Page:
I would say I promise to stop writing about Ceal Floyer’s work soon, but, well, there’s at least one more post forming itself in my head so who knows really. She provides just the right mix of ideas, empty white space (usually, but of course now another post, about work that isn’t empty or white is starting to form) and playfulness to make sure I’m fully engaged. In consisting largely of rawlplugs, Do Not Remove reminds me quite a lot of (some of) Susan Collis’s work which I’ve also written about here ad nauseam. Plus, there’s a sign and I rather like signs (indeed I find myself slight surprised to find that I haven’t tagged loads of posts as ‘signs’ but I suspect that’s down to shoddy tagging rather than a lack of posts about signs).
Drawing on a big scale – and some of Sol LeWitt’s larger wall drawings are on a very big scale, more installation than drawing really – can be quite an undertaking. Even if LeWitt had made most of his work himself he could have been forgiven for bringing in a team of assistants to help out. Given his strategy of generating instructions for others to follow though the process of drawing is, by definition, the domain of hired hands.
Thinking about the blurring of the boundary between sculpture and drawing brings Sol LeWitt to mind; add a fascination with geometry into the mix and I find myself looking afresh at LeWitt’s Open Geometric Structures in particular. There’s a beautiful simplicity to the structures – a term LeWitt favoured over sculptures – with the openness lending them a feeling of being drawings in space rather than, or as well as, being objects.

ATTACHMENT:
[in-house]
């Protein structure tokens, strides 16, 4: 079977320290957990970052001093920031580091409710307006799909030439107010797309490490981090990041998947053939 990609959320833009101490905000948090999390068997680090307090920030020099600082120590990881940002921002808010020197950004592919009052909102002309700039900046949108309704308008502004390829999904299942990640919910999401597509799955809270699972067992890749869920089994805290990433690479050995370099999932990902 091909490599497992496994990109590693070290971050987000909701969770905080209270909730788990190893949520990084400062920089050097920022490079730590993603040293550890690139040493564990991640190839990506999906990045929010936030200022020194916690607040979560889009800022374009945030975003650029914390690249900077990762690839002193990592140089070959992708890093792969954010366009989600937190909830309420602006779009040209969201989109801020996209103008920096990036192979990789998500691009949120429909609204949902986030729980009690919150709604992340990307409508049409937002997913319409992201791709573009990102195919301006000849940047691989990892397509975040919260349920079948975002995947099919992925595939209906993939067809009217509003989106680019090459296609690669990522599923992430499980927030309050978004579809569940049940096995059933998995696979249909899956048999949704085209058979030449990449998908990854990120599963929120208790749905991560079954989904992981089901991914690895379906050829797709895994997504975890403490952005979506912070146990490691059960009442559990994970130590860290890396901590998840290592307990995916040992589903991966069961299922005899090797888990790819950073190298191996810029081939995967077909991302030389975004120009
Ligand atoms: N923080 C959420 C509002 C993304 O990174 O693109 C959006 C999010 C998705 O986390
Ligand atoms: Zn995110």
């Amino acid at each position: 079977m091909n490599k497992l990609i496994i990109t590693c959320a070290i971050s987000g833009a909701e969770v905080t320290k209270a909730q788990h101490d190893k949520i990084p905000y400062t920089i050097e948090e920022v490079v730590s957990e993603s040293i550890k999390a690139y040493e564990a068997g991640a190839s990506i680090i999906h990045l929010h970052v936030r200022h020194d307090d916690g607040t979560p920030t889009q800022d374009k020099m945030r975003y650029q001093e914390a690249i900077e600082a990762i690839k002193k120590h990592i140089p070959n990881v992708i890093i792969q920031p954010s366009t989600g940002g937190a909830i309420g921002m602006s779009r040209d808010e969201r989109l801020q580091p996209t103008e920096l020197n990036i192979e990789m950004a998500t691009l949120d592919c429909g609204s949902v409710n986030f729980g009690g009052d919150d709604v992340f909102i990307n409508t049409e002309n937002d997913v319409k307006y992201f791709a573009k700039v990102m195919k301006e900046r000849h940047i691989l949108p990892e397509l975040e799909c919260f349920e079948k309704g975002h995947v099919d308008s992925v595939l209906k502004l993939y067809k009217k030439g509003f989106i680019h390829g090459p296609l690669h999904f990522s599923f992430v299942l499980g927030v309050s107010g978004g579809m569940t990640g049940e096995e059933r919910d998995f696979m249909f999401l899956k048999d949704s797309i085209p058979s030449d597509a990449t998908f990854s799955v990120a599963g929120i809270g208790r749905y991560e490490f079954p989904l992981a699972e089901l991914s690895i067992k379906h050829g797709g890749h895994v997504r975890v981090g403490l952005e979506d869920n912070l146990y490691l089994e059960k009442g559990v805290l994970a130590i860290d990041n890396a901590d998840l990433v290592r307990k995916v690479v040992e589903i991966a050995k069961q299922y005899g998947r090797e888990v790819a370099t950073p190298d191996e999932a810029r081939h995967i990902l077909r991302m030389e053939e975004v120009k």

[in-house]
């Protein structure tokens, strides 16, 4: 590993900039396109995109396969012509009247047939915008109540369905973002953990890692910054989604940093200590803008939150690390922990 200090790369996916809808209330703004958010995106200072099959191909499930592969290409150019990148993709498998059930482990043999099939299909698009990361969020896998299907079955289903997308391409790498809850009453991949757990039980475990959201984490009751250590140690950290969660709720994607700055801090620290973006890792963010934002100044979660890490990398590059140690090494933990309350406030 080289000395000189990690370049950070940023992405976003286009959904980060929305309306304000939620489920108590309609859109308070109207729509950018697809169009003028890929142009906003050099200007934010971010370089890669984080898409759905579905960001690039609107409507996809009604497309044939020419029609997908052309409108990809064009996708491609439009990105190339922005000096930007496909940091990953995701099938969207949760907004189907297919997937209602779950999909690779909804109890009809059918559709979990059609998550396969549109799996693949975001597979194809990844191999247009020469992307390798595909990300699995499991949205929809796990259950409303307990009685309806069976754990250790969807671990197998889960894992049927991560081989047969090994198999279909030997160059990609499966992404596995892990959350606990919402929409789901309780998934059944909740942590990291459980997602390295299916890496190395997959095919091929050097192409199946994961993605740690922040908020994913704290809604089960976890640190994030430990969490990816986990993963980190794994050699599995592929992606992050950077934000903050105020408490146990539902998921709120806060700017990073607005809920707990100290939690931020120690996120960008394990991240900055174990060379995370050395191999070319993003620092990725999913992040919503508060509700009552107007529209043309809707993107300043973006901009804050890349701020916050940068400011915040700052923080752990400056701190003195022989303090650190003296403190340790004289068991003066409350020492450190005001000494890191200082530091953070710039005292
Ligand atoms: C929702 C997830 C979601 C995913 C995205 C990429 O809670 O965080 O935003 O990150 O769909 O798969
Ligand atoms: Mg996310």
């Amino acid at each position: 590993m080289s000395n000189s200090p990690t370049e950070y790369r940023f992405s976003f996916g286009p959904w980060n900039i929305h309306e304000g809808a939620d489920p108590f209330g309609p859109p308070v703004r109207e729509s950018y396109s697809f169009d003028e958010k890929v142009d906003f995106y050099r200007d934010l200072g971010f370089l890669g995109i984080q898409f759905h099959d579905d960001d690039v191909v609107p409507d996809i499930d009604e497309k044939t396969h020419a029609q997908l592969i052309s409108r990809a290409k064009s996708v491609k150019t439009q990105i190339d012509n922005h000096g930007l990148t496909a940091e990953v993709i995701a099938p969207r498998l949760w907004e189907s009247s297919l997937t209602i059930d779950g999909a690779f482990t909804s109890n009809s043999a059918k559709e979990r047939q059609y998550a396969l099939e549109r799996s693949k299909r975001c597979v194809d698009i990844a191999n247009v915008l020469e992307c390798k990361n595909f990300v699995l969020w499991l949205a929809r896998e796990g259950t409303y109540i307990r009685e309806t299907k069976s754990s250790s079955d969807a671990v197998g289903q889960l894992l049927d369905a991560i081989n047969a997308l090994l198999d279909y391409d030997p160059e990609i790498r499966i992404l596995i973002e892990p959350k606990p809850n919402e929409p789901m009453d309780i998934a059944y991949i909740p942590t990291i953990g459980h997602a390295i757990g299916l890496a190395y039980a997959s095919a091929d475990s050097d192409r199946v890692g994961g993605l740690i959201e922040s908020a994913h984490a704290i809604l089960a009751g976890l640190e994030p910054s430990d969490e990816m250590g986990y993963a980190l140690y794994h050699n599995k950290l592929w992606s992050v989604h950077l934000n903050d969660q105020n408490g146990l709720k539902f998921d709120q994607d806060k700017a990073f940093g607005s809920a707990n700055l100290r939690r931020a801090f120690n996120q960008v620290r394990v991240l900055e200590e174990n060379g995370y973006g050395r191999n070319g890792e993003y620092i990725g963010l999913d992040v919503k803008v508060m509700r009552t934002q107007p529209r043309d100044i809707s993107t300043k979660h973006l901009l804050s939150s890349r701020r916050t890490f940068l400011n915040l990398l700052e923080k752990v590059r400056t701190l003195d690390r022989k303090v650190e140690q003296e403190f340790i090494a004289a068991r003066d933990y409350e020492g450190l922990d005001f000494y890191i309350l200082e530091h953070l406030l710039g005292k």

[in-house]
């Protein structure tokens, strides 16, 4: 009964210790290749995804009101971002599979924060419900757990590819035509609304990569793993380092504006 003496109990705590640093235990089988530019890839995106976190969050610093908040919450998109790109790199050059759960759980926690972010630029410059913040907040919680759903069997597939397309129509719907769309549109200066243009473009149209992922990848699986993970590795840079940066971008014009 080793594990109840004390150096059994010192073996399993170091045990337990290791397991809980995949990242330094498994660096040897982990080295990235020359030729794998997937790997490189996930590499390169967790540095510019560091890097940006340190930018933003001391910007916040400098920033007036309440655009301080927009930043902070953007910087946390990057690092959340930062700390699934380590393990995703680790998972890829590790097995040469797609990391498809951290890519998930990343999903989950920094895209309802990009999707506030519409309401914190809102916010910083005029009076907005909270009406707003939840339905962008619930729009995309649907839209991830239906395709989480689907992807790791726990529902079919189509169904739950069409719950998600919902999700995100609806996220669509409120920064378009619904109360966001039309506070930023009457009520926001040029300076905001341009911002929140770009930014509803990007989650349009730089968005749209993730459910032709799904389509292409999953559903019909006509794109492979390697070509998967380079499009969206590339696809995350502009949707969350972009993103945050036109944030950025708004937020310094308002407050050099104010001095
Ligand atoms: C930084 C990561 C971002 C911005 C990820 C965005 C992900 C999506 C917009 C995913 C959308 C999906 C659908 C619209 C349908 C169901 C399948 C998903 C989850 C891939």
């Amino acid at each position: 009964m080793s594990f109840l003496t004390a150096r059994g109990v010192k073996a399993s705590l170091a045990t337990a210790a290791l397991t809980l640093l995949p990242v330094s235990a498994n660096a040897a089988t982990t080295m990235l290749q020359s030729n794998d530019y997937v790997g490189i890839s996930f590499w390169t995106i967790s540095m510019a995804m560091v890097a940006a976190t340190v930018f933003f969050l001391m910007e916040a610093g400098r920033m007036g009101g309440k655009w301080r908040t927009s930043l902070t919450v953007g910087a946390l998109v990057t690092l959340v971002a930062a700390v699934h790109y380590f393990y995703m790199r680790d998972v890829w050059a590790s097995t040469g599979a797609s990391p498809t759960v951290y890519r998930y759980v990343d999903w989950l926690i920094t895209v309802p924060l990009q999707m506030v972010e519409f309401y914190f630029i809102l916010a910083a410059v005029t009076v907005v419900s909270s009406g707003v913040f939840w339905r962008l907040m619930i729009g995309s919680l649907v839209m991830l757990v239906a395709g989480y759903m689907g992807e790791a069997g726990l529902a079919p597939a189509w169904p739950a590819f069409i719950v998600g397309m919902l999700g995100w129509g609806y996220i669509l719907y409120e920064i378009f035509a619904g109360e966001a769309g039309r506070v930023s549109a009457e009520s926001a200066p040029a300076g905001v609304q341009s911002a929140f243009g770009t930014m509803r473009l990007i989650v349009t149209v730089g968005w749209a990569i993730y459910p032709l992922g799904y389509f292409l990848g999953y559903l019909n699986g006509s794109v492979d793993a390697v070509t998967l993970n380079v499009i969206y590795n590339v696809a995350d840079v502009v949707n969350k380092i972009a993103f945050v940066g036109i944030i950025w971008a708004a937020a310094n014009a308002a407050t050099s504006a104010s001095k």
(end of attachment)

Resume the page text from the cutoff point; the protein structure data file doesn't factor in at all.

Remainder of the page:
Christopher Williams, Bläsing G 2000, Bläsing GmbH, Essen Model: Christoph Boland, November 15th 2010, 2010
Christopher Williams’s pictures in the Deutsche Börse Photography Prize exhibition might well be really interesting were there enough of them on show to offer some sort of clue as to the artist’s intention. Sadly though the sharpness and objectivity of the images isn’t matched by a clarity of non-visual communication and I was left idly wondering what Williams wanted to say but without any determination to go out of my way to find out. Given that I actively like conceptual art, I probably fall into the section of the audience Williams has the most hope of winning round, although I do admit that once the ‘I really can’t be bothered with this’ feeling takes hold I do tend to given in to it with indecent haste and often quite bad grace.
John Baldessari, Everything is Purged from this Painting, 1968
Thinking about books becoming art yesterday made me ponder the use of text – one of the raw materials of books – as art. Language is key to the conceptual art of the 1960s, with the idea taking precedence over aesthetics. Inevitably the resulting work could be rather dry and hard to engage with, but this is far from universally true. John Baldessari’s text paintings work on several levels for me. Firstly, Baldessari confuses matters by rendering his text in paint on canvas. Secondly, the text is often funny, especially in the context of painting.